“The Very Essence of Nightmare”—The Battle of Plymouth, NC, and the Destruction of the CSS Albemarle, pt. IV

Emerging Civil War

General Henry Wessels, pictured in 1863.  (National Archives) General Henry Wessels, pictured in 1863. (National Archives)

We are pleased to welcome back guest author Sam Smith
part four of a series

By daybreak on April 20, with a couple of signal shots from the Albermarle, Confederate infantry rushed forward toward the forts defending Plymouth. The Union defenders opened fire as soon as the Confederates were in range. Lieutenant Wright led his men in what he called “one of the grandest charges of the war.” The Confederates were torn by grape, canister, and musketry as they ran through the open fields in front of the Union forts. Corporal Council was killed by shell fragments, true to his presentiment.[i]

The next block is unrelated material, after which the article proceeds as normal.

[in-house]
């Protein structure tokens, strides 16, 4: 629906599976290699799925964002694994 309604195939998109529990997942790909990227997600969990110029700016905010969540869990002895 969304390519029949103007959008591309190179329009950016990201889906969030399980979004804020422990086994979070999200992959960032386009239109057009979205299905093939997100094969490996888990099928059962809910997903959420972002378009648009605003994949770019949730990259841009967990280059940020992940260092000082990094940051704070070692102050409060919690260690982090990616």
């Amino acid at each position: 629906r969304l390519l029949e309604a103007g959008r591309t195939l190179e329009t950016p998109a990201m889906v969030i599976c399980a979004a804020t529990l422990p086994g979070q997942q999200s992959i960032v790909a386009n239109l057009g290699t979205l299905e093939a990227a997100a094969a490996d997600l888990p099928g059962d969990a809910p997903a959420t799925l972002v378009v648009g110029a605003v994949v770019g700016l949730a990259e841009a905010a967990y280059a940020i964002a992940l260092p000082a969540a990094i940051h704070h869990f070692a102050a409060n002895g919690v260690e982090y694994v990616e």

The fighting swept into the streets of Plymouth, and a “most terrific street fight” erupted as the Union soldiers tried to check the Confederate onslaught. Outnumbered by more than four to one, they could not kill quickly enough to stop the Rebels. Soon enough…

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